Some differences between capacitive and thermal MEMS sensors

Some differences between capacitive and thermal MEMS sensors
2 min read

Design engineers often need to choose among different kinds of accelerometers when developing heavy equipment. For example, in heavy machinery such as cranes, tractors, woodcutters, and construction projects, designers need to measure the pitch and roll angles of the equipment by using accelerometers.

In most applications, they usually choose based on the main characteristics of the sensor, such as structure, resonant frequency, reliability, stability, bandwidth, power consumption, and cost.

For capacitive sensors and thermal MEMS sensors, the biggest difference between the two technologies is their different sensing techniques.

Typical dual-axis thermal MEMS accelerometers are based on single-chip integration technology. The chips for sensor and control circuits are integrated into a hermetic package. The sensor consists of a cavity created by silicon etching and a set of heaters and temperature measuring cells placed in the cavity.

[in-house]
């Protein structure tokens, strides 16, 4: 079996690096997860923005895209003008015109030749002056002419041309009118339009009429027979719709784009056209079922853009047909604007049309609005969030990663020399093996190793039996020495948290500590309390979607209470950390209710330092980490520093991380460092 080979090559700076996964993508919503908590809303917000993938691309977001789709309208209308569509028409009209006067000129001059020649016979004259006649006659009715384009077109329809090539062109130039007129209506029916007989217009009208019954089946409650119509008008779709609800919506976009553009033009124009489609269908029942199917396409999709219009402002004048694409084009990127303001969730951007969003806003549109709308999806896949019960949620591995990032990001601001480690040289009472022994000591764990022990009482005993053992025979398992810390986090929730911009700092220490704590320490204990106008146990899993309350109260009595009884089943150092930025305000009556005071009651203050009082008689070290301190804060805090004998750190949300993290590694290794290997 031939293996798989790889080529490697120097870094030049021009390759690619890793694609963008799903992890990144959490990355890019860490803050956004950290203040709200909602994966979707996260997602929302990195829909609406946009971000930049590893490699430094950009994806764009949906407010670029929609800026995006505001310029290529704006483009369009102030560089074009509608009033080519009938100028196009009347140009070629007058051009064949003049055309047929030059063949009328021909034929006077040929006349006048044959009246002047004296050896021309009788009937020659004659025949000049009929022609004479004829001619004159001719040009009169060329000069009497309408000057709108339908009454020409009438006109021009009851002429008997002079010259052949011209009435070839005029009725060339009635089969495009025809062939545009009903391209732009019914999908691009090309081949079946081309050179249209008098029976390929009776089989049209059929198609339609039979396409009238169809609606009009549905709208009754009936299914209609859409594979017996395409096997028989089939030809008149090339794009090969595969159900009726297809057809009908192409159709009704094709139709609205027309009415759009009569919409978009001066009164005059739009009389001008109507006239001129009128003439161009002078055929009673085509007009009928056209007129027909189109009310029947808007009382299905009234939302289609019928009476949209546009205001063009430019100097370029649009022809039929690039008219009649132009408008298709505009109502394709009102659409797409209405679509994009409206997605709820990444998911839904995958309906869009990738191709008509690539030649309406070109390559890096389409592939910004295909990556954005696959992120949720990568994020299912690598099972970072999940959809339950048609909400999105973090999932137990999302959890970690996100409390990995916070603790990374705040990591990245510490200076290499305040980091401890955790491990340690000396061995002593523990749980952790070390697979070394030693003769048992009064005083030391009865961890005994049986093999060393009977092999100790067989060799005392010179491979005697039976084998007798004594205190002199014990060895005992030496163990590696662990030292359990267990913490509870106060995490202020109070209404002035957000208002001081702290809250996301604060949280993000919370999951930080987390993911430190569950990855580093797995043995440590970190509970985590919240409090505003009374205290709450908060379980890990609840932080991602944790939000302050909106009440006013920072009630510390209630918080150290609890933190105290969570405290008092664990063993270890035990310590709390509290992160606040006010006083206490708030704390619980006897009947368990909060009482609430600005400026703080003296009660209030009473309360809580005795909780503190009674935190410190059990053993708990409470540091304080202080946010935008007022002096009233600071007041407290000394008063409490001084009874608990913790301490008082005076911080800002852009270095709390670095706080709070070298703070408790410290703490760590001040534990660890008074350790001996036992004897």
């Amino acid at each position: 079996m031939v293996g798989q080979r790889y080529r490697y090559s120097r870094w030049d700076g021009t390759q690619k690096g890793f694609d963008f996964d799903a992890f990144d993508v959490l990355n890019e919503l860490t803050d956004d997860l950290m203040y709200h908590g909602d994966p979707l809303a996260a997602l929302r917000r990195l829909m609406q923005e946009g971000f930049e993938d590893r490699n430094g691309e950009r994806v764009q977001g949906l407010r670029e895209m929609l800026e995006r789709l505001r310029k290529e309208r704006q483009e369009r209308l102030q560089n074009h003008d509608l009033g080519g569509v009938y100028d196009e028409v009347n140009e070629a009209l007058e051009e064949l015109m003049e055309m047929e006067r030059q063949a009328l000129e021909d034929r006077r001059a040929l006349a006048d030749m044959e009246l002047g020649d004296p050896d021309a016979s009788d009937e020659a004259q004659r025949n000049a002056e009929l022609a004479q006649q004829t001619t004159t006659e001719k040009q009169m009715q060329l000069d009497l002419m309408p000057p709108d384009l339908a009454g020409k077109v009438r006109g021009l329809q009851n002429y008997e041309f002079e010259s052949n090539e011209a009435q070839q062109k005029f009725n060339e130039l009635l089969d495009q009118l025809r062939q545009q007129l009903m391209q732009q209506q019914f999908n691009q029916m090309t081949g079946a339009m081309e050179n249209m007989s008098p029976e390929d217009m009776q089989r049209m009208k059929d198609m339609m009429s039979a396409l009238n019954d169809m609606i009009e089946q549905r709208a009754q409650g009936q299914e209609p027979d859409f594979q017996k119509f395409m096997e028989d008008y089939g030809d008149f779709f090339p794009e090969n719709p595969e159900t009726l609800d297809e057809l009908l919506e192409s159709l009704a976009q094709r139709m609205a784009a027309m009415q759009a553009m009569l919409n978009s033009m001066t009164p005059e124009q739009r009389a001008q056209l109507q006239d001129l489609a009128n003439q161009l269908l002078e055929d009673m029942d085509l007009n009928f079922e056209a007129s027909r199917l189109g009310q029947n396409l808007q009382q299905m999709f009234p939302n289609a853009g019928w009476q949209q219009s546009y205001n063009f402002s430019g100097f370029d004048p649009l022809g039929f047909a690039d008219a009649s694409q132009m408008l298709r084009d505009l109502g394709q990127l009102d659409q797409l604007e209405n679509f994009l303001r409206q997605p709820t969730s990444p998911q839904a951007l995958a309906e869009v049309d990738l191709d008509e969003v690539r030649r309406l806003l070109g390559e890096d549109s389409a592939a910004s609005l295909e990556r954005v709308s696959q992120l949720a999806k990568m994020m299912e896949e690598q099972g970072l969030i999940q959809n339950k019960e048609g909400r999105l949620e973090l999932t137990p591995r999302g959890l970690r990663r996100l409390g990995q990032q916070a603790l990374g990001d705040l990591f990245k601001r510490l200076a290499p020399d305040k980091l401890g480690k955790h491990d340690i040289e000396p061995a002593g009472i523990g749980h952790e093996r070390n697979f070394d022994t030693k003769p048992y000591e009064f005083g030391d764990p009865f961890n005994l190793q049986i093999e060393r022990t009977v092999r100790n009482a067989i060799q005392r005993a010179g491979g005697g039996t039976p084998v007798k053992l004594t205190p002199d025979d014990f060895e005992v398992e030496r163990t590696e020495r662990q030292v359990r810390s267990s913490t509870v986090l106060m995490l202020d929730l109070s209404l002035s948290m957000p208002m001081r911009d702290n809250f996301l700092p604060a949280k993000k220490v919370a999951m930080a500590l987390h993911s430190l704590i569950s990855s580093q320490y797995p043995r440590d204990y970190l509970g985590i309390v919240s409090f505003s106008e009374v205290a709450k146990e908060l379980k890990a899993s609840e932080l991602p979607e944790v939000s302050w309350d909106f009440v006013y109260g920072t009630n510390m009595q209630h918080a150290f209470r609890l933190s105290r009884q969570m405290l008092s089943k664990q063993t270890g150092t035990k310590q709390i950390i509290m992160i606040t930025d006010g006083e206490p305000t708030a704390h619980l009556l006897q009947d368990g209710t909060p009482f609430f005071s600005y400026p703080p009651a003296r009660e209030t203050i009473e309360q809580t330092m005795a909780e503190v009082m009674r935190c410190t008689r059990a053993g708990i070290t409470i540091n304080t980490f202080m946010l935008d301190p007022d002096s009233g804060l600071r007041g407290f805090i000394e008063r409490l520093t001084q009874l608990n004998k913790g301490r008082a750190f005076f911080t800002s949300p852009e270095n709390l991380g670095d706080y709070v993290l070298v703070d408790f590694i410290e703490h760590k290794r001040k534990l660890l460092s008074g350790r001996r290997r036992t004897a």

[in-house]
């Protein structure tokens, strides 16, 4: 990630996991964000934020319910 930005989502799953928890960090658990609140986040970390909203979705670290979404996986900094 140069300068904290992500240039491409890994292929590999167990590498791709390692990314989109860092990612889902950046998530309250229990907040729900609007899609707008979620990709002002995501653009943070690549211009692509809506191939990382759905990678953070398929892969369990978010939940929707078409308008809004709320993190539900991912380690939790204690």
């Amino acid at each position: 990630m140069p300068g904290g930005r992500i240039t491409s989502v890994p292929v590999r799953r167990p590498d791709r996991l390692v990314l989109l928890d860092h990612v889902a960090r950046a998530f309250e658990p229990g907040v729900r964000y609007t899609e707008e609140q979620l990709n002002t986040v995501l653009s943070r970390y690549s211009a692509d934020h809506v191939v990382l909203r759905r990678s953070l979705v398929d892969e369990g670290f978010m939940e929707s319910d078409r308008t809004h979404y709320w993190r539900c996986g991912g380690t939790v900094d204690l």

Unlike capacitive devices, thermal sensors measure acceleration by monitoring the movement of the heated mass within the package cavity. In the absence of acceleration, the hot air mass will be symmetrically distributed over the heater. Under the action of acceleration, the hot air mass will move in the direction of the acceleration. Since the device does not contain structures that can be bent or displaced, very high device reliability can be provided.

Some disadvantages of capacitive MEMS accelerometers

Capacitive MEMS accelerometers use a displaceable cantilever structure. For low-acceleration devices used for tilt measurement, the inherent bandwidth of the cantilever structure is usually greater than 5 kHz, and the resonant frequency is around 2 kHz. When the vibration energy is too large or the vibration frequency is close to the resonance frequency of its cantilever structure, the output signal of the capacitive acceleration sensor may be distorted or resonated.

In most cases, the distorted or resonant signal will cause a huge zero drift (especially the Z-axis), making the sensor unable to correctly restore the real signal in a high-intensity vibration environment. Zero-point drift in high-vibration environments is an inherent disadvantage of capacitive accelerometers, often requiring additional techniques to isolate or mitigate the effects of vibration.

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